It opens to the public at 10 a.m. this Saturday, July 20.
Not only will I be there - I wouldn't miss it - but I will be photographing people who come. So, please join me and have a commemorative portrait made for this historic event.
In addition to picture taking there will be a dedication and family celebration with kayak demonstrations, bike rides, fishing, food trucks and live music.
From the official press release:
"The July 20 opening kicks off at 10 a.m. with short group processions from each bridge to an area of the park across the new 33rd Court Pedestrian Bridge. After a ceremonial blessing by a Potawatomi Tribe leaders and remarks by officials at 10:15 a.m., the public is invited to enjoy scheduled activities throughout the park until 2 p.m., including live music by Paul Cebar and the Afro-Cuban / Latin Jazz band De La Buena."
You can read the entire press release at the end of this post. You can also find information about the event, including a map, at Menomonee Valley: from the ground up.
The Menomonee Valley Partners, Urban Ecology Center and DNR, primary sponsors of the park, hosted a preview last week. I managed to take a few photos. If the park looks bare, well, that's how it begins. Trees have been planted, seeds sown. This is the "before" that we will all look back on in ten years and more when it looks very different! I can't wait.
Menomonee Valley’s New 24-Acre
“Three Bridges Park”
Opens to Public This Saturday July 20
Ceremony, community activities to launch major new urban river park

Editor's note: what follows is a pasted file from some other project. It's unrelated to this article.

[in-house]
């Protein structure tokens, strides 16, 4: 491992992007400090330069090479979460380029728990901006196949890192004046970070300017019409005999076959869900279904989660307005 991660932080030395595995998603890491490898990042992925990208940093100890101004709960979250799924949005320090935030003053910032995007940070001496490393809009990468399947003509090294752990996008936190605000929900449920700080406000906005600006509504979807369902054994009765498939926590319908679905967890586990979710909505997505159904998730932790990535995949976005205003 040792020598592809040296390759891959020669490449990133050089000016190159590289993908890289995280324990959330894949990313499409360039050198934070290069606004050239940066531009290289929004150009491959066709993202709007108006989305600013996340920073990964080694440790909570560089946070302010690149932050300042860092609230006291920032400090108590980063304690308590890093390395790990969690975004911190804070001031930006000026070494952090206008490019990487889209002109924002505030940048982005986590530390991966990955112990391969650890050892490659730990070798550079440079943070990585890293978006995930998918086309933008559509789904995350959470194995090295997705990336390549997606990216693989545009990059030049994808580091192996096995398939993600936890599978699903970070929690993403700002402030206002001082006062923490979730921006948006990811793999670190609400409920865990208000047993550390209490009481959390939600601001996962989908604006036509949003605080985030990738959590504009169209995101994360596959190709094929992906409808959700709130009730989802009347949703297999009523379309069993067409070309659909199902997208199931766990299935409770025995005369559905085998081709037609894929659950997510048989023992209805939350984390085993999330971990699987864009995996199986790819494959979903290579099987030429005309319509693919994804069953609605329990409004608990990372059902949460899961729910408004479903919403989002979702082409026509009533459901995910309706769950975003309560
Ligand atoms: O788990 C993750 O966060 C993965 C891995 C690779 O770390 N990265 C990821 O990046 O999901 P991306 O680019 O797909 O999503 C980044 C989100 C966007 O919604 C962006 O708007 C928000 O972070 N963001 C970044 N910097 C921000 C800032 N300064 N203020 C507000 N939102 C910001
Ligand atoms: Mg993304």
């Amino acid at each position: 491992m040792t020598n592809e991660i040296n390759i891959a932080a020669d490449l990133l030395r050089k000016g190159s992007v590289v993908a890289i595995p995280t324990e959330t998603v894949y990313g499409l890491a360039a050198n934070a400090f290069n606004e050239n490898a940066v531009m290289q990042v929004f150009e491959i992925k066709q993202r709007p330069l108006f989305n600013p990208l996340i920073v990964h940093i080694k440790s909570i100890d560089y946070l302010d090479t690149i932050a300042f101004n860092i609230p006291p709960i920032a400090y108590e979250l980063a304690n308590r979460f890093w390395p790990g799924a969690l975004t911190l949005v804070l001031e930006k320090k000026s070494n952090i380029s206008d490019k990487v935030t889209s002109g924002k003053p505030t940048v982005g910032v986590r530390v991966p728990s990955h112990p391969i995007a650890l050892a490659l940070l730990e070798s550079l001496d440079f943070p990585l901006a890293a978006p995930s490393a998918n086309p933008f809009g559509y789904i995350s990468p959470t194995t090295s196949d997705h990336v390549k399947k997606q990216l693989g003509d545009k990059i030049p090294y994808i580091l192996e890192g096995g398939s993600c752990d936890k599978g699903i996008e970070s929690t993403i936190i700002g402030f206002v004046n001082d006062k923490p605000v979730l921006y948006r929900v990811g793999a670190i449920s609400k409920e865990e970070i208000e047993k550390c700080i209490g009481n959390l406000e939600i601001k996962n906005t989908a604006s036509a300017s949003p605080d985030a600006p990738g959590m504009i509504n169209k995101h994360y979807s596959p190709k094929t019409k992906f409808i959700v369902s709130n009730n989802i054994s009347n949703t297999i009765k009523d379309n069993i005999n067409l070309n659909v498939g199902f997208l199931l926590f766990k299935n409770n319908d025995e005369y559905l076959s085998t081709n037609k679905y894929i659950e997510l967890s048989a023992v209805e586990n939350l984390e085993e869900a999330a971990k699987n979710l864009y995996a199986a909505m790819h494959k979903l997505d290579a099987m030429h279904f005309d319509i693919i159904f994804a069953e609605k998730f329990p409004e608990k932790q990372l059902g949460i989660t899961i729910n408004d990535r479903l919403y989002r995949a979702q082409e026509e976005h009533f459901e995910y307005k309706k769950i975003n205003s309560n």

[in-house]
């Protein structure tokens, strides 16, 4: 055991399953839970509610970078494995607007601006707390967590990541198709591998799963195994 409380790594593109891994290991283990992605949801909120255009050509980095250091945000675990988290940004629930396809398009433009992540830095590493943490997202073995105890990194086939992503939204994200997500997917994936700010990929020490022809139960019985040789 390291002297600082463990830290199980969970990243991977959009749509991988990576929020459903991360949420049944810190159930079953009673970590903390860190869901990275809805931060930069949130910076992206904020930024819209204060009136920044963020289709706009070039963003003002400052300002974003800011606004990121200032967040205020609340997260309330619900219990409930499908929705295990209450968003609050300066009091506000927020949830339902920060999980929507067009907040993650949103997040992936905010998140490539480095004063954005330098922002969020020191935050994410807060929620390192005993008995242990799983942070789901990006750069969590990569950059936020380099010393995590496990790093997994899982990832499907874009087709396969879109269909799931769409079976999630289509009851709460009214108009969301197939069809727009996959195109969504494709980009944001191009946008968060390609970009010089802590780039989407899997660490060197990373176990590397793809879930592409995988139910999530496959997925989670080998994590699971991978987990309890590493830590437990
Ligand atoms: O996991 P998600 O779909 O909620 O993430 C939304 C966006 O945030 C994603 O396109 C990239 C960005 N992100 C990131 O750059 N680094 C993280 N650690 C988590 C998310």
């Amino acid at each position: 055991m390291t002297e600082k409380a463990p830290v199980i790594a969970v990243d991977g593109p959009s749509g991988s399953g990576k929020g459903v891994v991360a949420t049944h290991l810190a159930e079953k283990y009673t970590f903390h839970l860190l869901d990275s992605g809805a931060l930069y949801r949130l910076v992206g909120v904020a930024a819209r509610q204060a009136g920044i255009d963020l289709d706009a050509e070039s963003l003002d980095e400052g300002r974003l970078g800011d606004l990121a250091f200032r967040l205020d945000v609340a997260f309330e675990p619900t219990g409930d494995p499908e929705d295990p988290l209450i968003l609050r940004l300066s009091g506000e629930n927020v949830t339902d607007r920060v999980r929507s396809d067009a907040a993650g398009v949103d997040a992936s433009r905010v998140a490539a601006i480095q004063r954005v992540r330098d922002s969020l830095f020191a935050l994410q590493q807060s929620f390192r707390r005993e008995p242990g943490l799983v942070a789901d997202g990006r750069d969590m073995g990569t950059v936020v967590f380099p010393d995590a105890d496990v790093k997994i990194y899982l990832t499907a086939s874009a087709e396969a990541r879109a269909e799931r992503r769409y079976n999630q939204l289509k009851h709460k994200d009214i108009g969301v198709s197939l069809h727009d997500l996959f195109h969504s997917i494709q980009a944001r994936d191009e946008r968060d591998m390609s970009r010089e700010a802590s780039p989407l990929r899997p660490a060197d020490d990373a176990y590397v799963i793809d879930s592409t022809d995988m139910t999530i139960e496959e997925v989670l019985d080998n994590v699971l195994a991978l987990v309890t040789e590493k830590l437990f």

MILWAUKEE (July 16, 2013) –– Located in the Menomonee Valley between Downtown Milwaukee and Miller Park along the Menomonee River, the new 24-acre “Three Bridges Park” opens to the public at 10 a.m. this Saturday July 20 with a dedication and free family celebration including kayak demonstrations, bike rides, fishing, food trucks and live music.
Three Bridges Park, the largest new park developed in Milwaukee in decades, marks the continued transformation of the Menomonee Valley – a former, long-abandoned rail yard – into a popular destination for families, children, fishers, hikers, bikers, boaters and the growing numbers of businesses and employees in the area.
Three Bridges Park features two miles of accessible biking and walking trails, river access for fishing and canoeing, as well as three new bike/pedestrian bridges providing access to area residents and workers to the new park and jobs in the Valley.
The park covers the area between the 35th and 27th Street Viaducts and along the southern bank of the Menomonee River.
The July 20 opening kicks off at 10 a.m. with short group processions from each bridge to an area of the park across the new 33rd Court Pedestrian Bridge. After a ceremonial blessing by a
Potawatomi Tribe leaders and remarks by officials at 10:15 a.m., the public is invited to enjoy scheduled activities throughout the park until 2 p.m., including live music by Paul Cebar and the Afro-Cuban / Latin Jazz band De La Buena.